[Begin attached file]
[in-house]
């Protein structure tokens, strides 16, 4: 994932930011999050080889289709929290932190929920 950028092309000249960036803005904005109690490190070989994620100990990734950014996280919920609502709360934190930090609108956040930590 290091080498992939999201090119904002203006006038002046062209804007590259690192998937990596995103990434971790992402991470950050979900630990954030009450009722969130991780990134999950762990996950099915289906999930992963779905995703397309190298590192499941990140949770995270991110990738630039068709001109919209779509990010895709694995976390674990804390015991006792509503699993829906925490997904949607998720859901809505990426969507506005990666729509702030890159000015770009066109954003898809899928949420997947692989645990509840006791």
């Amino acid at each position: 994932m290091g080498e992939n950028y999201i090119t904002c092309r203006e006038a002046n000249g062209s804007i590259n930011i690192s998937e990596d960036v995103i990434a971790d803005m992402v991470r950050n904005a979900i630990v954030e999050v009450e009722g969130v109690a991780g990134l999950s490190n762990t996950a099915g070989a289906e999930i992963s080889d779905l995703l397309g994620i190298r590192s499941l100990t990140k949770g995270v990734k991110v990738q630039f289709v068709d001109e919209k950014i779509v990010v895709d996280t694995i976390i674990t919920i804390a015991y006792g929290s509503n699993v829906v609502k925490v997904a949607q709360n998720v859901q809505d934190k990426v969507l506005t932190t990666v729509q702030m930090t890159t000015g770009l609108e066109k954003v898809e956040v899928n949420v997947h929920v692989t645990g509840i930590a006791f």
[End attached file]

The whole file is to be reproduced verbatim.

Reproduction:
[in-house]
């Protein structure tokens, strides 16, 4: 994932930011999050080889289709929290932190929920 950028092309000249960036803005904005109690490190070989994620100990990734950014996280919920609502709360934190930090609108956040930590 290091080498992939999201090119904002203006006038002046062209804007590259690192998937990596995103990434971790992402991470950050979900630990954030009450009722969130991780990134999950762990996950099915289906999930992963779905995703397309190298590192499941990140949770995270991110990738630039068709001109919209779509990010895709694995976390674990804390015991006792509503699993829906925490997904949607998720859901809505990426969507506005990666729509702030890159000015770009066109954003898809899928949420997947692989645990509840006791």
């Amino acid at each position: 994932m290091g080498e992939n950028y999201i090119t904002c092309r203006e006038a002046n000249g062209s804007i590259n930011i690192s998937e990596d960036v995103i990434a971790d803005m992402v991470r950050n904005a979900i630990v954030e999050v009450e009722g969130v109690a991780g990134l999950s490190n762990t996950a099915g070989a289906e999930i992963s080889d779905l995703l397309g994620i190298r590192s499941l100990t990140k949770g995270v990734k991110v990738q630039f289709v068709d001109e919209k950014i779509v990010v895709d996280t694995i976390i674990t919920i804390a015991y006792g929290s509503n699993v829906v609502k925490v997904a949607q709360n998720v859901q809505d934190k990426v969507l506005t932190t990666v729509q702030m930090t890159t000015g770009l609108e066109k954003v898809e956040v899928n949420v997947h929920v692989t645990g509840i930590a006791f």